MW: How does the full-screen advertising model work?
N: In 2008 I switched my blog from a typical design to a desktop model where I had wallpapers rotating in the background. These were full-screen images that integrated into the design of the blog. My idea was that advertising should not be obtrusive or compromise the design of your website. I wanted to challenge brands to improve the aesthetics of their advertising, although it wasn’t about advertising alone. It was also about providing a platform for illustrators and photographers to showcase their images.
We took the concept of full-screen advertising to WeTransfer and integrated it into the design of the product. The full-screen advertisement appears on the homepage when a person sends a file. In addition, 50 per cent of our advertising inventory goes to supporting the creative community for free. We want to put the love back into advertising and creativity is the tool to do that.
MW: Which brands currently advertise with you?
N: We have brands like Nike, Sony, Samsung and Google now advertising with us. It’s a real challenge to educate brands, and especially media agencies, to get them out of their comfort zone and encourage them to think bigger with this opportunity of using a full-screen canvas. It’s important in this context to use really good imagery with just a small call to action. Users [of WeTransfer] don’t want to have the feeling that brands are shouting in their ear, so we train and educate brands about what we think are the best ways to advertise.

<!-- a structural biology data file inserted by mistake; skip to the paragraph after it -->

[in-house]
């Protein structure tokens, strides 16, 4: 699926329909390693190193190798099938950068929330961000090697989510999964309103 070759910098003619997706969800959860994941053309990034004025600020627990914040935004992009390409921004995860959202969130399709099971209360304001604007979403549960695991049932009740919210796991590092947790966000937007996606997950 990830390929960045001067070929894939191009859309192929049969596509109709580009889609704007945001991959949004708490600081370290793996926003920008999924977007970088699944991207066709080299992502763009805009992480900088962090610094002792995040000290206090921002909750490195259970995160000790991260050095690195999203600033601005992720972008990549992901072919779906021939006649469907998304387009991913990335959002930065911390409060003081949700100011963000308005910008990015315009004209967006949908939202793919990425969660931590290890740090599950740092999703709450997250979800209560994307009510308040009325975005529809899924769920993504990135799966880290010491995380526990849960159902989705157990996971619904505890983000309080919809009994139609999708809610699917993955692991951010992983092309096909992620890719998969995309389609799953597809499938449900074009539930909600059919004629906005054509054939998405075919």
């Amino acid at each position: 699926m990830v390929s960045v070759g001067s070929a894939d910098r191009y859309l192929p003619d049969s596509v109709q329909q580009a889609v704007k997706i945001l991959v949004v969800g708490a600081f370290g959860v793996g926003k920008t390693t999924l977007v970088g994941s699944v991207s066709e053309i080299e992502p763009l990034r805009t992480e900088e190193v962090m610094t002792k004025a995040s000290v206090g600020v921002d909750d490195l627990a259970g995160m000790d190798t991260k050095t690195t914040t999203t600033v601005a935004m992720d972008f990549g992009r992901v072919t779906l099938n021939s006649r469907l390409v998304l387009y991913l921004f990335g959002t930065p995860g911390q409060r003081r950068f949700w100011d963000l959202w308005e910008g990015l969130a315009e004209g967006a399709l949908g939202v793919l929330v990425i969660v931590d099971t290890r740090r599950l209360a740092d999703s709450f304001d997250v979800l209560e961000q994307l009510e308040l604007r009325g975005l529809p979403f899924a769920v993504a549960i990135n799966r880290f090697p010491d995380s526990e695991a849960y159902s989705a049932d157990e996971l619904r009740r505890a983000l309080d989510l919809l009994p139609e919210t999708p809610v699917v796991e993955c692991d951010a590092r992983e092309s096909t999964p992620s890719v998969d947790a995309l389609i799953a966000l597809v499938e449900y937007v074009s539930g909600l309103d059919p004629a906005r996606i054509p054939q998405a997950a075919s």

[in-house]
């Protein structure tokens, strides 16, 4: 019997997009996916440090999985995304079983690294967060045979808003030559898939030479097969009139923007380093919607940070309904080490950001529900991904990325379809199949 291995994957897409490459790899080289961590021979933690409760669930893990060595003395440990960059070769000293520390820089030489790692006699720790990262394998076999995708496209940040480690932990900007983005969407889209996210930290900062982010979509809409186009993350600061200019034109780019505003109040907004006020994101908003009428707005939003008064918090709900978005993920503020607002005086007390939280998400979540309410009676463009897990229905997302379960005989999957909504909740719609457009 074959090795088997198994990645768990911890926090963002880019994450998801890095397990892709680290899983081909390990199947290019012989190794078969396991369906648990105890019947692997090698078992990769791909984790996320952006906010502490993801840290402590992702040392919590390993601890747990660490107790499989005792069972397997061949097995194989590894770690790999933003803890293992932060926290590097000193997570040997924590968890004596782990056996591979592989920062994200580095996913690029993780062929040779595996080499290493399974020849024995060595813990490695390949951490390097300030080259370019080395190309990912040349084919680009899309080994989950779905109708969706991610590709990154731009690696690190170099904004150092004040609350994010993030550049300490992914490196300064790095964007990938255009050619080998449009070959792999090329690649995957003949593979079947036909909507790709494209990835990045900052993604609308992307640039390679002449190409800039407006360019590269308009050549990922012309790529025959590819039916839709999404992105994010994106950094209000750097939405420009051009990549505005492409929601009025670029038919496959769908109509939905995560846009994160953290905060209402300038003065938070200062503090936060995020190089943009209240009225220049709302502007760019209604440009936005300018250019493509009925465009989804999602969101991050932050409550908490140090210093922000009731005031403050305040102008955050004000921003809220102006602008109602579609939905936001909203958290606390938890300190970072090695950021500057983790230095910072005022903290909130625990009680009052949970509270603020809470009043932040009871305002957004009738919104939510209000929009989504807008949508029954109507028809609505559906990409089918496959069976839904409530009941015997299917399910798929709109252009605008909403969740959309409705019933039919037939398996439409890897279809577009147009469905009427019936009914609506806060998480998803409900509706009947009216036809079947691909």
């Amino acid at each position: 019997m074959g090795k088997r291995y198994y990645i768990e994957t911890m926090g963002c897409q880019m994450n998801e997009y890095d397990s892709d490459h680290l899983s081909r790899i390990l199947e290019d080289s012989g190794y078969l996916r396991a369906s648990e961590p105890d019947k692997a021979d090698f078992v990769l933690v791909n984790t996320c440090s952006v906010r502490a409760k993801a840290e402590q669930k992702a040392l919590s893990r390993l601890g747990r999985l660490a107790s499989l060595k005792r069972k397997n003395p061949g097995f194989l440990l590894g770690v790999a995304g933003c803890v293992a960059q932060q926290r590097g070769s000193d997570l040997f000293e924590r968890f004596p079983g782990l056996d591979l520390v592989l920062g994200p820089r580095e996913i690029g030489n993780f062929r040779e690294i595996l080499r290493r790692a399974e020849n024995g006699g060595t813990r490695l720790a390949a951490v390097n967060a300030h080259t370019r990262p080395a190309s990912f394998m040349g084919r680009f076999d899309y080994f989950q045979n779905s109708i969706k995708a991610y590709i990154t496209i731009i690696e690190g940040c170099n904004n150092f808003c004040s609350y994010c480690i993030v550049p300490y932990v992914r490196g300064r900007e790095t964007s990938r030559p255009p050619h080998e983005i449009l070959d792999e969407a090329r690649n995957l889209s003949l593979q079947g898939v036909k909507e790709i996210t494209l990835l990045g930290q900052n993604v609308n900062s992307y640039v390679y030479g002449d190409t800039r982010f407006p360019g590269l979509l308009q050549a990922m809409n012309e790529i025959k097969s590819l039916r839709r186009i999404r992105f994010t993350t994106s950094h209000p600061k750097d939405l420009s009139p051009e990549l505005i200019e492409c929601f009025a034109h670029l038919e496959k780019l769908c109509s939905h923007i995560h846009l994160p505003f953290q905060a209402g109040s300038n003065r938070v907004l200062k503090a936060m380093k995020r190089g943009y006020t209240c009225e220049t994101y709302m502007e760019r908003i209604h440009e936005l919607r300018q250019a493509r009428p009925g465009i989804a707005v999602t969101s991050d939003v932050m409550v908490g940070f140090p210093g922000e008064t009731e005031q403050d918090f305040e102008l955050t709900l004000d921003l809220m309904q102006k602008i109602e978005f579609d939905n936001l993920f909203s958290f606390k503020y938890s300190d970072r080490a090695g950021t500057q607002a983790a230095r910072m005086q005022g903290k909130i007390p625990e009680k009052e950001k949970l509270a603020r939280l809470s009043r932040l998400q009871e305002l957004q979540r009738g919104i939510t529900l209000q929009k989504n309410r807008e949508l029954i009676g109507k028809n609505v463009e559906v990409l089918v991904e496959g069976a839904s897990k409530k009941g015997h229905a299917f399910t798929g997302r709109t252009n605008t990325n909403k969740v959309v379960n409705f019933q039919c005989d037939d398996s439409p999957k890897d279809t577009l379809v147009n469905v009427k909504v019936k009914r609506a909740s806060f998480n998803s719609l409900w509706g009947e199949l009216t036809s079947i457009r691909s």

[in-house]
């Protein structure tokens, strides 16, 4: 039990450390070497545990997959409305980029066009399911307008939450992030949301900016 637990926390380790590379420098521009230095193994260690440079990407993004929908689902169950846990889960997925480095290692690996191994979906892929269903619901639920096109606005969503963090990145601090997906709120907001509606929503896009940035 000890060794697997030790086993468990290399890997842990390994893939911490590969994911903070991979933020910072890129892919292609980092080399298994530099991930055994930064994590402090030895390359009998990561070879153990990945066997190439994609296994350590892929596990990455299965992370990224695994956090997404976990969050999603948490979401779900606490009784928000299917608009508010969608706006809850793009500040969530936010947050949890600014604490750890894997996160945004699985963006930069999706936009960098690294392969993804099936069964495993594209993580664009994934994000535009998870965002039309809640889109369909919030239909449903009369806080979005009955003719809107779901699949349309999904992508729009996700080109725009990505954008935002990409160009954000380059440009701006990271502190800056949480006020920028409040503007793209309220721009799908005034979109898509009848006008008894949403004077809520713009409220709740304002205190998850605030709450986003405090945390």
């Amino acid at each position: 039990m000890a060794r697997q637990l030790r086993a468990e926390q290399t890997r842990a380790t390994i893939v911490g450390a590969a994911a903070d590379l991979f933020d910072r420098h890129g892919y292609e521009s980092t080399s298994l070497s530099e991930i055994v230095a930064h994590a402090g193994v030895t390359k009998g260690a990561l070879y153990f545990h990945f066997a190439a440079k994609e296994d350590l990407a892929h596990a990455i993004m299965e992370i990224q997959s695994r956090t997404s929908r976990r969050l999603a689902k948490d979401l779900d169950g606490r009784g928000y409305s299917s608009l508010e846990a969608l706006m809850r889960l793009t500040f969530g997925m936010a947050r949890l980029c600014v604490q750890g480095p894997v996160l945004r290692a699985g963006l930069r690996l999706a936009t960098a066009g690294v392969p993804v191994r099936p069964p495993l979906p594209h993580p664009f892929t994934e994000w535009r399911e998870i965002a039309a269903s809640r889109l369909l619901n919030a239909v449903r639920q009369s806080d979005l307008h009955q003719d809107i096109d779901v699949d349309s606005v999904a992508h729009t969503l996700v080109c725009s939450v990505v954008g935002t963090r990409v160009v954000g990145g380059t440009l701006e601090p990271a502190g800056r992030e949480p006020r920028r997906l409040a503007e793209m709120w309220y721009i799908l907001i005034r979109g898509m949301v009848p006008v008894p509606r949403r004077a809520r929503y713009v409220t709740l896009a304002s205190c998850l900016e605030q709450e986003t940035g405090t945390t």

MW: What are some of the more creative advertising campaigns that you have featured on WeTransfer?
N: We did a huge campaign for Google Chrome that was targeted at WeTransfer users who were only using the other browsers – Safari, Firefox or Internet Explorer. We created a really nice, good-looking advertisement for Google that basically encouraged non-Chrome users to download it.
With Samsung we did an interactive game that people could play. We also recently did an interactive advert for [electronic music duo] Daft Punk that features lots of interesting, slow motion images.
MW: How targeted can you be with the advertising on WeTransfer and what results do you see?
N: We target per country and that’s generally as deep as it goes. Most of the brands we work with are big brands running national campaigns, so we don’t need to dive in that deep with the targeting.
In terms of results, I dare to say that we have one of the biggest click-through rates in the world. Across Europe the click-through rate for online banner ads is well below 1 per cent, but we have an average of 2 per cent. We have an in-house team that helps brands to create the advertisements as well as advise them on how to optimise the traffic that the ads will generate.
MW: Do you feel that some brands are averse to trying new advertising formats?
N: I think it’s less the brands and more the media agencies and planners who are responsible for having ads on different websites. It’s a great challenge to get them out of their comfort zone and widen their horizons. We’re also trying to raise the bar of creativity, which is why we support the creative community. We’re challenging brands by saying ‘look at this photographer or illustrator – maybe you should work together for a campaign’.